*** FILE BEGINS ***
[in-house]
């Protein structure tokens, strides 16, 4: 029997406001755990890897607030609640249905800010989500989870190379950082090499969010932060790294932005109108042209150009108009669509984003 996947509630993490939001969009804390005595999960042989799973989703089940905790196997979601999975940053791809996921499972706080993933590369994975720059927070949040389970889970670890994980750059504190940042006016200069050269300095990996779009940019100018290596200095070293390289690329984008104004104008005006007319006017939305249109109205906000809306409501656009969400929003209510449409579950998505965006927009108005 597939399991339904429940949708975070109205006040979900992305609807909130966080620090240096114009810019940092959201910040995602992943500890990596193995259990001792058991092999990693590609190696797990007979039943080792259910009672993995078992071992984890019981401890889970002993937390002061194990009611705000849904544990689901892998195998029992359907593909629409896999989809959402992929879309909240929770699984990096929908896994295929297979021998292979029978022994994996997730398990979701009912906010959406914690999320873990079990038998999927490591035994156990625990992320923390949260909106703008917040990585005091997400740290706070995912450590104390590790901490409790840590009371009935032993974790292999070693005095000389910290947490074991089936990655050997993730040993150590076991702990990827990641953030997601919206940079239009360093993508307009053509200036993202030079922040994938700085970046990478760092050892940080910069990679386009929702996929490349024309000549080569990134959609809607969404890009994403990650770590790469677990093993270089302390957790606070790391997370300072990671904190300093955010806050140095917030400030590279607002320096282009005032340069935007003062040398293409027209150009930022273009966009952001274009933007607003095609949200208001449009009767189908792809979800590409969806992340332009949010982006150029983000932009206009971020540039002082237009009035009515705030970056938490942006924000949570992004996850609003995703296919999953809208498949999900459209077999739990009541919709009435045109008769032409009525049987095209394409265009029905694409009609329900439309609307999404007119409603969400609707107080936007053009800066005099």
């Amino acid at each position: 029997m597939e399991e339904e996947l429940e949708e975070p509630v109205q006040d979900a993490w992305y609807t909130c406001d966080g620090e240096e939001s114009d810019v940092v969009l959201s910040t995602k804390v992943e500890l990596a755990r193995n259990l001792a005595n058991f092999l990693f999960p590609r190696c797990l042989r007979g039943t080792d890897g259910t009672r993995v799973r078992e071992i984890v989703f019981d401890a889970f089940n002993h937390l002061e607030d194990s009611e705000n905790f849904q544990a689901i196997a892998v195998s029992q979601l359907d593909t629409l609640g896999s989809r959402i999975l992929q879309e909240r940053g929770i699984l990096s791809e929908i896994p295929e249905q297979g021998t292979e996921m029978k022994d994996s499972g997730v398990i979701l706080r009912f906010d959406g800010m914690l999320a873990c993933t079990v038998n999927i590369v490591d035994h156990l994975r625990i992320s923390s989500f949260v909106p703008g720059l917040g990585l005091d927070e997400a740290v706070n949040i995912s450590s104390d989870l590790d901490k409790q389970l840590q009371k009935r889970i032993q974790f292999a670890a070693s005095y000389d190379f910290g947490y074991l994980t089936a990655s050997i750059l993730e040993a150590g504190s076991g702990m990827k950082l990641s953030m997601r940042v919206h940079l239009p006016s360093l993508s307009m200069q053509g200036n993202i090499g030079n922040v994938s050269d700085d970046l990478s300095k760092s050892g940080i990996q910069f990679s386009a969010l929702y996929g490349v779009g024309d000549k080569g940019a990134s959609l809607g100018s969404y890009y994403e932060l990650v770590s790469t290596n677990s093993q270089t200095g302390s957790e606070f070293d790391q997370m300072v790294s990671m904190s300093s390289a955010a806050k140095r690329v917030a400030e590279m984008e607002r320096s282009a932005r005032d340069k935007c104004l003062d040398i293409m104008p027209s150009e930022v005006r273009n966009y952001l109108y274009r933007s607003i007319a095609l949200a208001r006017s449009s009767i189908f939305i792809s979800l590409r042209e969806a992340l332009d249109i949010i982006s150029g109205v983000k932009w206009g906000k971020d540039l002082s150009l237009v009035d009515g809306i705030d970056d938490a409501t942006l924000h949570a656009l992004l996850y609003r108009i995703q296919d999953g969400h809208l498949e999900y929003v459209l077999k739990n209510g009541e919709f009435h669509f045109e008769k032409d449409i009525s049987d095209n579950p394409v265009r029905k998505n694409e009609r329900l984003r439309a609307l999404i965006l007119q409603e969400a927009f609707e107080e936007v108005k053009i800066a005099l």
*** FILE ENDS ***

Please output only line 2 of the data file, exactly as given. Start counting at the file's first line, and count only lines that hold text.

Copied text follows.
């Protein structure tokens, strides 16, 4: 029997406001755990890897607030609640249905800010989500989870190379950082090499969010932060790294932005109108042209150009108009669509984003 996947509630993490939001969009804390005595999960042989799973989703089940905790196997979601999975940053791809996921499972706080993933590369994975720059927070949040389970889970670890994980750059504190940042006016200069050269300095990996779009940019100018290596200095070293390289690329984008104004104008005006007319006017939305249109109205906000809306409501656009969400929003209510449409579950998505965006927009108005 597939399991339904429940949708975070109205006040979900992305609807909130966080620090240096114009810019940092959201910040995602992943500890990596193995259990001792058991092999990693590609190696797990007979039943080792259910009672993995078992071992984890019981401890889970002993937390002061194990009611705000849904544990689901892998195998029992359907593909629409896999989809959402992929879309909240929770699984990096929908896994295929297979021998292979029978022994994996997730398990979701009912906010959406914690999320873990079990038998999927490591035994156990625990992320923390949260909106703008917040990585005091997400740290706070995912450590104390590790901490409790840590009371009935032993974790292999070693005095000389910290947490074991089936990655050997993730040993150590076991702990990827990641953030997601919206940079239009360093993508307009053509200036993202030079922040994938700085970046990478760092050892940080910069990679386009929702996929490349024309000549080569990134959609809607969404890009994403990650770590790469677990093993270089302390957790606070790391997370300072990671904190300093955010806050140095917030400030590279607002320096282009005032340069935007003062040398293409027209150009930022273009966009952001274009933007607003095609949200208001449009009767189908792809979800590409969806992340332009949010982006150029983000932009206009971020540039002082237009009035009515705030970056938490942006924000949570992004996850609003995703296919999953809208498949999900459209077999739990009541919709009435045109008769032409009525049987095209394409265009029905694409009609329900439309609307999404007119409603969400609707107080936007053009800066005099």